Organ Historical Trust of Australia

The Organ Historical Trust of Australia (OHTA) is a national organisation which works towards (1) the protection, conservation and restoration of pipe organs in Australia, (2) the preservation of records pertaining to their history, the promotion of organ repertoire and organ playing to the general public, and (3) the encouragement of scholarly research into the history and use of pipe organs and their repertoire.[1]


Origin and Foundation

OHTA's establishment in 1977 took place in response to a period following World War II when several significant organs in Australia were either destroyed completely (for example, the Grand Organ erected in 1880 by Geo. Fincham[2] and Son[3] in the Royal Exhibition Building, Melbourne, Victoria[4]}, significantly altered (for example, the organs of St. Andrew's Anglican Cathedral, Sydney, New South Wales[5], St. John's Anglican Cathedral, Brisbane, Queensland[6], the 1926 J.E. Dodd[7] organ of St. Francis Xavier's Catholic Cathedral, Adelaide, South Australia[8] and the Pilgrim Uniting (originally Congregational) Church[9] organ[10], also in Adelaide), or left temporarily or permanently disused while being replaced with electronic or digital organs (for example, St. Joseph's Catholic Church, Newtown, New South Wales[11], and St. Mary's Anglican Church, Kangaroo Point, a suburb of Brisbane.[12])

On 13 May 1977, a public meeting was held in the Chapter House of St. Paul's Anglican Cathedral, Melbourne, and OHTA was formed. At the time, the organisation was conceived as a means for extending the work of the National Trust of Australia. In 1978, OHTA was incorporated under the Victorian Companies Act 1961, directed by a Council made up of representatives from each State of Australia[13], and offering membership to all members of the general public.[14] OHTA is now registered with the Australian Federal Government's Register of Cultural Organisations[15] which allows it to receive financial gifts which are tax deductible.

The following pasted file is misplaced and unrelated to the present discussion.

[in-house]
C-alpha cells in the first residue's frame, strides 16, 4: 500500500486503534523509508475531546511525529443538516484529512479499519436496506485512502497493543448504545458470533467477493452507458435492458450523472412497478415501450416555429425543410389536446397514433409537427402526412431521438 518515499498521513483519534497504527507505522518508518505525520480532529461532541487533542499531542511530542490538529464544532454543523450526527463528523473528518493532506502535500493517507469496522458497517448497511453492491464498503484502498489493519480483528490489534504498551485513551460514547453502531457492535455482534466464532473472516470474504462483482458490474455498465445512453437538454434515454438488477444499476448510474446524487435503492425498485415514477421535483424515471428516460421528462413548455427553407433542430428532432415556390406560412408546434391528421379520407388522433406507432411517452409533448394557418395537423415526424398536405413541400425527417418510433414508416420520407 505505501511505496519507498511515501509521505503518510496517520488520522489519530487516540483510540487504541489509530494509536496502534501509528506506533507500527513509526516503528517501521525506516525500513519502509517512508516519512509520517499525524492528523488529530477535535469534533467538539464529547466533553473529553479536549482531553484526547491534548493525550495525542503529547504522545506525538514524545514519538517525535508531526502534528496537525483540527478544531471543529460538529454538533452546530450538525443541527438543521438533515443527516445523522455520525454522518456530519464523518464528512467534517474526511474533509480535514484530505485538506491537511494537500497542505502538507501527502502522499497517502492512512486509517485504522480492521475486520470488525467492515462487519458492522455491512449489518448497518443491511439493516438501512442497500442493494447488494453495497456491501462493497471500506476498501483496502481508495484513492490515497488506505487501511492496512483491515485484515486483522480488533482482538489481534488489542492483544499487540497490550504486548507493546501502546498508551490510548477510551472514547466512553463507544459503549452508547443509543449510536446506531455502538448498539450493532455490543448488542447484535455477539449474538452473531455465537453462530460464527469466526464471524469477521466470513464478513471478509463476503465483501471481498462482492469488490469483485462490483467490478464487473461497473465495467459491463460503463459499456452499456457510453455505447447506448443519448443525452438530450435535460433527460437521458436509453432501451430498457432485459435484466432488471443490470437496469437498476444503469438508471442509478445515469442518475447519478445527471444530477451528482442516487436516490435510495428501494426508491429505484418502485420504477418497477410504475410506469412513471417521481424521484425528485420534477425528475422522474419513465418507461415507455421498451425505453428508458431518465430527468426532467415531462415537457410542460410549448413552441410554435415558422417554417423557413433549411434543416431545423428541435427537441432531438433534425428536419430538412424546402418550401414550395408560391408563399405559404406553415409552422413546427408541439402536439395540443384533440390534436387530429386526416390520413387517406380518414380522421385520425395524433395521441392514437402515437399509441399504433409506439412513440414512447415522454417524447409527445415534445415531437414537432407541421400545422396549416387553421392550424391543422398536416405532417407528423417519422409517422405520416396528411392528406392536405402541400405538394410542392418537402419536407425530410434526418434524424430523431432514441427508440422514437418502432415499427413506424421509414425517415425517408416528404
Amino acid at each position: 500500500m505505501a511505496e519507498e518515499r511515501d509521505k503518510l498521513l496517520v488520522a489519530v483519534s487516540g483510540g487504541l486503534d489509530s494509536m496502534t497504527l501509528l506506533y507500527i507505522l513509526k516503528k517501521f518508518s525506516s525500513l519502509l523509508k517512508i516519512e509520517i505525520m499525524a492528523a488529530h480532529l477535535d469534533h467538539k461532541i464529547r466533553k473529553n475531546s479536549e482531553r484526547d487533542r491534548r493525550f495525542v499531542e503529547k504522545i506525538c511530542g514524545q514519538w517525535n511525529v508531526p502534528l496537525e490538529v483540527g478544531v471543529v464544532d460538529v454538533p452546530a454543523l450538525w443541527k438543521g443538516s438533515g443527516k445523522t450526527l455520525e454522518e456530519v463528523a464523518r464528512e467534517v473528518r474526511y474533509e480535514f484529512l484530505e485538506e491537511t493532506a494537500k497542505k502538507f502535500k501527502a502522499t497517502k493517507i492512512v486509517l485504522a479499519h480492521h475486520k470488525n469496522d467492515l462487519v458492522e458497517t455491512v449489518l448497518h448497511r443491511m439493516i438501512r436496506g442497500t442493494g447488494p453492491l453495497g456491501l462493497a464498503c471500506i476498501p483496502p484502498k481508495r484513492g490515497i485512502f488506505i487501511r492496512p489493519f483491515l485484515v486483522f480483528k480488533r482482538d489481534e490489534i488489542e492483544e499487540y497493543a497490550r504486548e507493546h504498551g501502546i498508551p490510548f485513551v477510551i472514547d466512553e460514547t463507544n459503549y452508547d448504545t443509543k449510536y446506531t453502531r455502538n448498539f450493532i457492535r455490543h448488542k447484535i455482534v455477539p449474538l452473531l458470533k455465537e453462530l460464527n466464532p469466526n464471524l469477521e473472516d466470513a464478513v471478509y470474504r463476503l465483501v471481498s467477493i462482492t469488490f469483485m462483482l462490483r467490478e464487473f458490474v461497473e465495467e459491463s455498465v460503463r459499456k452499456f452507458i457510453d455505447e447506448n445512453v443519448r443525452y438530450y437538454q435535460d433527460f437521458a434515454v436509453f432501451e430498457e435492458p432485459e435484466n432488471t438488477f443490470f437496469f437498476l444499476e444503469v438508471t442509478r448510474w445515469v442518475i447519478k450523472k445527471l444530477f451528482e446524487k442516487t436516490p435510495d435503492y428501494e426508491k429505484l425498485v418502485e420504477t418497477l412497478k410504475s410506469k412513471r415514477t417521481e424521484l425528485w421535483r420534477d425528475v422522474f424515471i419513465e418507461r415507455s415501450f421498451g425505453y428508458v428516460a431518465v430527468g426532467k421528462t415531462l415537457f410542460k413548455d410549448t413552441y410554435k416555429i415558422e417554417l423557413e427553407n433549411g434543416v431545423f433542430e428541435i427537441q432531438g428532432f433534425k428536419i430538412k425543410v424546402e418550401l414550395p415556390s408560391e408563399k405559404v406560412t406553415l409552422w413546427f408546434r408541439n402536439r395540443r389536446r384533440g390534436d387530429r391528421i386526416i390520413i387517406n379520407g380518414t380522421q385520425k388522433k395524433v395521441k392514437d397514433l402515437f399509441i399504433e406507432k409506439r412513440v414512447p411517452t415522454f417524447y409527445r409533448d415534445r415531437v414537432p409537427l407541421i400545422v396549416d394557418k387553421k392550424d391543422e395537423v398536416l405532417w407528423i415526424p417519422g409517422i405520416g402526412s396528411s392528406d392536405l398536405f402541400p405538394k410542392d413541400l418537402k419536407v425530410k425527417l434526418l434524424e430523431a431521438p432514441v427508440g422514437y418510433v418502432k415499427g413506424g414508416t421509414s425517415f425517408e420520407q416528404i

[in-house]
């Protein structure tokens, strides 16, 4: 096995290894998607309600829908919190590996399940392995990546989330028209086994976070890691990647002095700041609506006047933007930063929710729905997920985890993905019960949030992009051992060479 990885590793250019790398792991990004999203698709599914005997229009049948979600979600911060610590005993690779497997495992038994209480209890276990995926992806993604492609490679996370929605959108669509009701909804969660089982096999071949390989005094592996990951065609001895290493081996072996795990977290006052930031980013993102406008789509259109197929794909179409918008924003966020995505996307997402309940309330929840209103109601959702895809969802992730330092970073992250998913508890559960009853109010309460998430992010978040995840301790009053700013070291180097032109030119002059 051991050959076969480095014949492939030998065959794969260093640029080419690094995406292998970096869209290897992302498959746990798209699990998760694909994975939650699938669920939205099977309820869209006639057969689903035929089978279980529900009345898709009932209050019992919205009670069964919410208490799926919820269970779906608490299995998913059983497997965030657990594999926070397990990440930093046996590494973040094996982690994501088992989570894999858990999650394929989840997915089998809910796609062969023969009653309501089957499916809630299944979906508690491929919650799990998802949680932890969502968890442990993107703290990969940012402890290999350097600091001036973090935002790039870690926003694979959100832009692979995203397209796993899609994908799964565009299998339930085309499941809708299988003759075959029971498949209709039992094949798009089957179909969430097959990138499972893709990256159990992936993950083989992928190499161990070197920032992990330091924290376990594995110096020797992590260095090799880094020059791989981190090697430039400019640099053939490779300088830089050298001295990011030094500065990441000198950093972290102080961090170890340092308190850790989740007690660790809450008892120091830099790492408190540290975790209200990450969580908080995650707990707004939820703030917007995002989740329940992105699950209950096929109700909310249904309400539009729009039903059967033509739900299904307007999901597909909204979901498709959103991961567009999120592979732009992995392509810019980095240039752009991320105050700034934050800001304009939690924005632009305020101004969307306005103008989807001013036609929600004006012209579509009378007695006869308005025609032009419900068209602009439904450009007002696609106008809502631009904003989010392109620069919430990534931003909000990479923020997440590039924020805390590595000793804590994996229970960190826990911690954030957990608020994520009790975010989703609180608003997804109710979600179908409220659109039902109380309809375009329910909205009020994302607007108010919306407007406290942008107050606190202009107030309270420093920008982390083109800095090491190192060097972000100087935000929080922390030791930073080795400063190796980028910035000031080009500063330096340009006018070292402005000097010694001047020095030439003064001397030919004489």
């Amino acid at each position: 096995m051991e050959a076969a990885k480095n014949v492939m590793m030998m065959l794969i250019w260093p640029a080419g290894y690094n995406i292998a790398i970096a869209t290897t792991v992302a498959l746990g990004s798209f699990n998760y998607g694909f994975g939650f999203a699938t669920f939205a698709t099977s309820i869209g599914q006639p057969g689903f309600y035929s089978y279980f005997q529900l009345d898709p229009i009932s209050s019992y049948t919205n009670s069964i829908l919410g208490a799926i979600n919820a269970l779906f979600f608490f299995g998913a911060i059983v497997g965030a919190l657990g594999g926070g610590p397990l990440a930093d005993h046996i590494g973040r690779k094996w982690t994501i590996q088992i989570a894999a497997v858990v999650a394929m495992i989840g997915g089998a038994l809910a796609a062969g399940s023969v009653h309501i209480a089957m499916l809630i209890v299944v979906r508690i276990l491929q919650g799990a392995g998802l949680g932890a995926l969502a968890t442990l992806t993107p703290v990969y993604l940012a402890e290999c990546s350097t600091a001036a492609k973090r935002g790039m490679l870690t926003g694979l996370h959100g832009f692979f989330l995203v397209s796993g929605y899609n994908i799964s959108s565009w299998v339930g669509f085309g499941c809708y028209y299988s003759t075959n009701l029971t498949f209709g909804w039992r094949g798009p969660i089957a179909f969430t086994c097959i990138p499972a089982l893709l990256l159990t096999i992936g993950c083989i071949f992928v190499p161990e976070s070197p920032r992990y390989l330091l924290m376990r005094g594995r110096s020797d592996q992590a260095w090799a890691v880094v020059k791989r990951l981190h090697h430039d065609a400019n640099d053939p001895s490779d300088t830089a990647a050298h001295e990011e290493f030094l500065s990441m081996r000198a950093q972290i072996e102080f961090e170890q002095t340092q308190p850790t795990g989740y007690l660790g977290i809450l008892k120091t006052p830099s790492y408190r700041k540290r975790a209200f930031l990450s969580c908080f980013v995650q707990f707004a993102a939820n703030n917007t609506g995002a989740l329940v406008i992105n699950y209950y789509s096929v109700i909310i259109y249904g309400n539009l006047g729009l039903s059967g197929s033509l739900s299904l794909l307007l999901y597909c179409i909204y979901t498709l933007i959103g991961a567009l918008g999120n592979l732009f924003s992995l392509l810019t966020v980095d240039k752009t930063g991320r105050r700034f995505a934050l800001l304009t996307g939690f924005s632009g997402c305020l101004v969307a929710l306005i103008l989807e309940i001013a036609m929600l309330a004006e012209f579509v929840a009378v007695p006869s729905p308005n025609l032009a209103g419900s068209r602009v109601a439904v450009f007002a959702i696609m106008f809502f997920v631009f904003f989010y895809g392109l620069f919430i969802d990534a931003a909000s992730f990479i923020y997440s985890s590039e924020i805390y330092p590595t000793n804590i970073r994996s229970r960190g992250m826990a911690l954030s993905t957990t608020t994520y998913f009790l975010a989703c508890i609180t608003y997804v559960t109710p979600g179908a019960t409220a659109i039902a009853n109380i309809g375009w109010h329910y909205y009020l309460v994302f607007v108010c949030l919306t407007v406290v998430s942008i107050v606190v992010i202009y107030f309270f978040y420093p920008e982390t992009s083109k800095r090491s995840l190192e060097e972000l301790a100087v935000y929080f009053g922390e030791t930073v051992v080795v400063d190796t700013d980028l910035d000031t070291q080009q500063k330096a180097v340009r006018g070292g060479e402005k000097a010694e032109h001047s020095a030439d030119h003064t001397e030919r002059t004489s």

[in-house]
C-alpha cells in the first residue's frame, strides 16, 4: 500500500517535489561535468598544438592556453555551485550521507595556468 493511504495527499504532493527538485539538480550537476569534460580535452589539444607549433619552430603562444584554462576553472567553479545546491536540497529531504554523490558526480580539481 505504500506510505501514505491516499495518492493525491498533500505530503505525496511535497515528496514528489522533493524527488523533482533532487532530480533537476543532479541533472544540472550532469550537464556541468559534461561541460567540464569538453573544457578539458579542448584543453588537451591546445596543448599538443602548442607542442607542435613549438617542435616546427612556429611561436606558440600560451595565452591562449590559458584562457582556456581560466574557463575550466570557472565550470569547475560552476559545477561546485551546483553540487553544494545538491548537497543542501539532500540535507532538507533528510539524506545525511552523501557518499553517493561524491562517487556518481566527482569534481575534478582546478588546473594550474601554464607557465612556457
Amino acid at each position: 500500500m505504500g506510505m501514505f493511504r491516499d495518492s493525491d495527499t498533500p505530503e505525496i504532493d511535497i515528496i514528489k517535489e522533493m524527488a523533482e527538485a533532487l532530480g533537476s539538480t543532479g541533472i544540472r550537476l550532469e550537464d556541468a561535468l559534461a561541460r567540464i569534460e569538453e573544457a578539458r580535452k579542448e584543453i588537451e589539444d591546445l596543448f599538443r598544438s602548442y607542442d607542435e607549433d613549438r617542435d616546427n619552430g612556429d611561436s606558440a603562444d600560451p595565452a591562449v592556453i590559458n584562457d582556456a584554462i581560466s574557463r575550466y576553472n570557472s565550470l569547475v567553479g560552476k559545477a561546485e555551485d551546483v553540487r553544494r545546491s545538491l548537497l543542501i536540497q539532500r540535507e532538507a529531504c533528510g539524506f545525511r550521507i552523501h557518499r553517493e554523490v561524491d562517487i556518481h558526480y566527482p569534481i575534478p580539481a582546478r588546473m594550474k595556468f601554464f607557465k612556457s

1. ^
  2. ^ and
  3. ^ For historical information, see This website,, includes a listing of all the organs built by this company in the period 1864-1994.
  4. ^ See According to this website, the organ, with 4 manuals, 70 speaking stops and 4,726 pipes, was shown as No. 20 in the list of the world's largest organs at that time.
  5. ^ and
  6. ^ and Both websites report on major alterations being undertaken on this instrument in the period 2009-2010 following the organ's enlargement and electrification in 1972.
  7. ^
  8. ^
  9. ^
  10. ^
  11. ^ As this website shows, the organ there is unplayable - see A Rogers analog organ has been in use there for several years.
  12. ^ For a history and description of the instrument, Queensland's oldest pipe organ, see In this case, several attempts, the last being in 2007, have been made to raise sufficient funds for the organ's restoration or alteration, without success. This church is currently using an Allen digital organ which was purchased in 2008 - see
  13. ^
  14. ^
  15. ^

External links

Detailed information about the Organ Historical Trust of Australia is available in its own website [1].

An archive of documents and other material covering the period from the founding of the Organ Historical Trust of Australia in 1977 is held at The University of Melbourne [2].

Additional written and photographic material is held within the State Library of New South Wales - see An archive of documents and other material covering the period from the founding of the Organ Historical Trust of Australia in 1977 is held at The University of Melbourne [3].

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